Money evolves over time. Successive innovations, from coins to banknotes, cheques, credit cards, online banking and mobile payments, have made spending more convenient and secure.
While the form that money takes has changed, none of these innovations have fundamentally changed the relationship between the issuers of money, central banks, and households. Central banks remain monopoly suppliers of currencies, managed through commercial banks. The banks, in turn, provide accounts, transaction services and access to credit and cash for households.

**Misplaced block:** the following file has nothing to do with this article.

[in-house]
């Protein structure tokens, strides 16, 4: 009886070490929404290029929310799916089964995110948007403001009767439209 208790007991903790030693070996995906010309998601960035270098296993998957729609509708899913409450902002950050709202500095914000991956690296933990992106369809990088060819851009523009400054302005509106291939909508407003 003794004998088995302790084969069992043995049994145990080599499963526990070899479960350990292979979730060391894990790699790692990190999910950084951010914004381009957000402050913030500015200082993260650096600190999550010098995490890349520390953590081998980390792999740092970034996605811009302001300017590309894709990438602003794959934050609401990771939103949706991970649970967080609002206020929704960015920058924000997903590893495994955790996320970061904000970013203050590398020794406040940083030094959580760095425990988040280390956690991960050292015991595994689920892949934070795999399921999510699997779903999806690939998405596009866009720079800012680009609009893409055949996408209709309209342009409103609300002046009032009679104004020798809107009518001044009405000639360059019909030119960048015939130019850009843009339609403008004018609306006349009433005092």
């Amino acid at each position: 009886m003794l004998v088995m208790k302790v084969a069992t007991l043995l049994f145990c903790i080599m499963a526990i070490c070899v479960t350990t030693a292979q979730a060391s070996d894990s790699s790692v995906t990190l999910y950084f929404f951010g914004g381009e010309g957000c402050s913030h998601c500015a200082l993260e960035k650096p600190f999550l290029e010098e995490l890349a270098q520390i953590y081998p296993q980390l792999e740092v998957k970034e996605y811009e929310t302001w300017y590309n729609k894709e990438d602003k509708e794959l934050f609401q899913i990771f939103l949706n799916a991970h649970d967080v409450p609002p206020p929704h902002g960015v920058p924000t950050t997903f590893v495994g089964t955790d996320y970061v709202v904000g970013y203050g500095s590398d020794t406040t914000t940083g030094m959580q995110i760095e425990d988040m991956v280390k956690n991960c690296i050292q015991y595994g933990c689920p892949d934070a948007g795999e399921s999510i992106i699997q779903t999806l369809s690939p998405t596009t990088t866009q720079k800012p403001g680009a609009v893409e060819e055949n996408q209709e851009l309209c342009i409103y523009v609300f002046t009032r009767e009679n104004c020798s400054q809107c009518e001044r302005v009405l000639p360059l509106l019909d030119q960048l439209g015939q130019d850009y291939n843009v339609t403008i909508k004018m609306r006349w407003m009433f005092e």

Today technology has the potential to change these relationships in ways that weaken the power of central banks.
Cryptocurrencies, such as Bitcoin or Ethereum, pose the most obvious threat. Yet fluctuating values mean that cryptocurrencies are today mainly used for speculation, rather than transactions.
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